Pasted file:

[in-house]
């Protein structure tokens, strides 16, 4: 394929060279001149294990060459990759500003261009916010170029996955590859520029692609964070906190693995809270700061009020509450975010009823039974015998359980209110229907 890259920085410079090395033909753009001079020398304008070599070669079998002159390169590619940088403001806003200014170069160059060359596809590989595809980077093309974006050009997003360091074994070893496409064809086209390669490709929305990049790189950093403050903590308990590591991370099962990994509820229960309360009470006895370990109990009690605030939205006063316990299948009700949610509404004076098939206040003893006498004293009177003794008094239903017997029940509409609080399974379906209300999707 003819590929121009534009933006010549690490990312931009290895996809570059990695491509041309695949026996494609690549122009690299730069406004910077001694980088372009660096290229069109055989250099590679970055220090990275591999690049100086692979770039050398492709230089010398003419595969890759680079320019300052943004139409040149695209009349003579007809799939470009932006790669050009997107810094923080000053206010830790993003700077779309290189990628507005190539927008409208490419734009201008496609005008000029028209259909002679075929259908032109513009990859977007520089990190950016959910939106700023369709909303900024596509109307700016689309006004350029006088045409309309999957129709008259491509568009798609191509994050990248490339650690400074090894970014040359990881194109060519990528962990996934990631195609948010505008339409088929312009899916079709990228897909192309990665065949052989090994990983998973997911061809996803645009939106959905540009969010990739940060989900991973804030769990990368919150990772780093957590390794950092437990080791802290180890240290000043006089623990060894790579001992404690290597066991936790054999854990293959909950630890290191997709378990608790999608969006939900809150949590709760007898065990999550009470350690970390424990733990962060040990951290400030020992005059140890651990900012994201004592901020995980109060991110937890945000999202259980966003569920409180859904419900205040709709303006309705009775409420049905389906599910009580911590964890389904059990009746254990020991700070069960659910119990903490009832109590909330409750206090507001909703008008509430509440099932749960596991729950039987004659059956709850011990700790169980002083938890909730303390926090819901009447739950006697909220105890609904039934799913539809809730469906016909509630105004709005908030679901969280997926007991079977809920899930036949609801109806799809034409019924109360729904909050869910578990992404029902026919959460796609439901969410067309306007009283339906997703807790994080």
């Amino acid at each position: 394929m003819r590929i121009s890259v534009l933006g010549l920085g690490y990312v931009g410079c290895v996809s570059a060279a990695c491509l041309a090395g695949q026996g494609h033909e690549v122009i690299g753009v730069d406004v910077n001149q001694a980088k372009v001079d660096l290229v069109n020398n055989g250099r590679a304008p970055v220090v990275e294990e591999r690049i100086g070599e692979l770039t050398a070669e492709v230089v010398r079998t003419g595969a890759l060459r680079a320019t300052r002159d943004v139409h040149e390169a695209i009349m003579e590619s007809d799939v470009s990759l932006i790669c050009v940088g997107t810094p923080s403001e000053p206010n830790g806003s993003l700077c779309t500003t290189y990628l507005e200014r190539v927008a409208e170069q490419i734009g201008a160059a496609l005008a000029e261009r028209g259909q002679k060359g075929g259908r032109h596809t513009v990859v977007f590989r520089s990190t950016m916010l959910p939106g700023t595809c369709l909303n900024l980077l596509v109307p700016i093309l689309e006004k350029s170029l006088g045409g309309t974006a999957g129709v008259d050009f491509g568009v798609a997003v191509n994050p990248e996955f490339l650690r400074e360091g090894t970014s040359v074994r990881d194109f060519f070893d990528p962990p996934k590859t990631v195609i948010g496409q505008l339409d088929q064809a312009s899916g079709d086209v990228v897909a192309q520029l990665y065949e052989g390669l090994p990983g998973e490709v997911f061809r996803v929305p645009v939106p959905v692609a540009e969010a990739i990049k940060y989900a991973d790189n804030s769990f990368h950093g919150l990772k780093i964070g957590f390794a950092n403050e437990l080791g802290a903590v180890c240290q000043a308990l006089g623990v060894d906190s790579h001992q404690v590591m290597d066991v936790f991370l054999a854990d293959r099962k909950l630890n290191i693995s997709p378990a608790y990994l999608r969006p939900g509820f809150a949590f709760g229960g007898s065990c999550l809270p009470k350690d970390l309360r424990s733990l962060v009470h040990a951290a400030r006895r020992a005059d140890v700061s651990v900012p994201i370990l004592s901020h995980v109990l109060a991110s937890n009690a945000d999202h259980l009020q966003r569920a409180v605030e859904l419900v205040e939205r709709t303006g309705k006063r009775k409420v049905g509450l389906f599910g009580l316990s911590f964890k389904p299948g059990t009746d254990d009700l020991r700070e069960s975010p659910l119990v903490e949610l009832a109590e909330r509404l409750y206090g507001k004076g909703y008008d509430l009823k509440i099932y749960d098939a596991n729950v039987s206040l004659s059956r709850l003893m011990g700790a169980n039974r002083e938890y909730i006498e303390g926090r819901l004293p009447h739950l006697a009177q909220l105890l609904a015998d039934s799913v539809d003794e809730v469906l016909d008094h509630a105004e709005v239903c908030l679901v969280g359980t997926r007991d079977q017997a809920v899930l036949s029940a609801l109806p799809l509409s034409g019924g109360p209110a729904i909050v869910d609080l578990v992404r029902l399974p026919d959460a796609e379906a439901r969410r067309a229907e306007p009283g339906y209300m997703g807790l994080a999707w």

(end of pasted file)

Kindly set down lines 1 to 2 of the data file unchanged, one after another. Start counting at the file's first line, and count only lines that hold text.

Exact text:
[in-house]
């Protein structure tokens, strides 16, 4: 394929060279001149294990060459990759500003261009916010170029996955590859520029692609964070906190693995809270700061009020509450975010009823039974015998359980209110229907 890259920085410079090395033909753009001079020398304008070599070669079998002159390169590619940088403001806003200014170069160059060359596809590989595809980077093309974006050009997003360091074994070893496409064809086209390669490709929305990049790189950093403050903590308990590591991370099962990994509820229960309360009470006895370990109990009690605030939205006063316990299948009700949610509404004076098939206040003893006498004293009177003794008094239903017997029940509409609080399974379906209300999707 003819590929121009534009933006010549690490990312931009290895996809570059990695491509041309695949026996494609690549122009690299730069406004910077001694980088372009660096290229069109055989250099590679970055220090990275591999690049100086692979770039050398492709230089010398003419595969890759680079320019300052943004139409040149695209009349003579007809799939470009932006790669050009997107810094923080000053206010830790993003700077779309290189990628507005190539927008409208490419734009201008496609005008000029028209259909002679075929259908032109513009990859977007520089990190950016959910939106700023369709909303900024596509109307700016689309006004350029006088045409309309999957129709008259491509568009798609191509994050990248490339650690400074090894970014040359990881194109060519990528962990996934990631195609948010505008339409088929312009899916079709990228897909192309990665065949052989090994990983998973997911061809996803645009939106959905540009969010990739940060989900991973804030769990990368919150990772780093957590390794950092437990080791802290180890240290000043006089623990060894790579001992404690290597066991936790054999854990293959909950630890290191997709378990608790999608969006939900809150949590709760007898065990999550009470350690970390424990733990962060040990951290400030020992005059140890651990900012994201004592901020995980109060991110937890945000999202259980966003569920409180859904419900205040709709303006309705009775409420049905389906599910009580911590964890389904059990009746254990020991700070069960659910119990903490009832109590909330409750206090507001909703008008509430509440099932749960596991729950039987004659059956709850011990700790169980002083938890909730303390926090819901009447739950006697909220105890609904039934799913539809809730469906016909509630105004709005908030679901969280997926007991079977809920899930036949609801109806799809034409019924109360729904909050869910578990992404029902026919959460796609439901969410067309306007009283339906997703807790994080």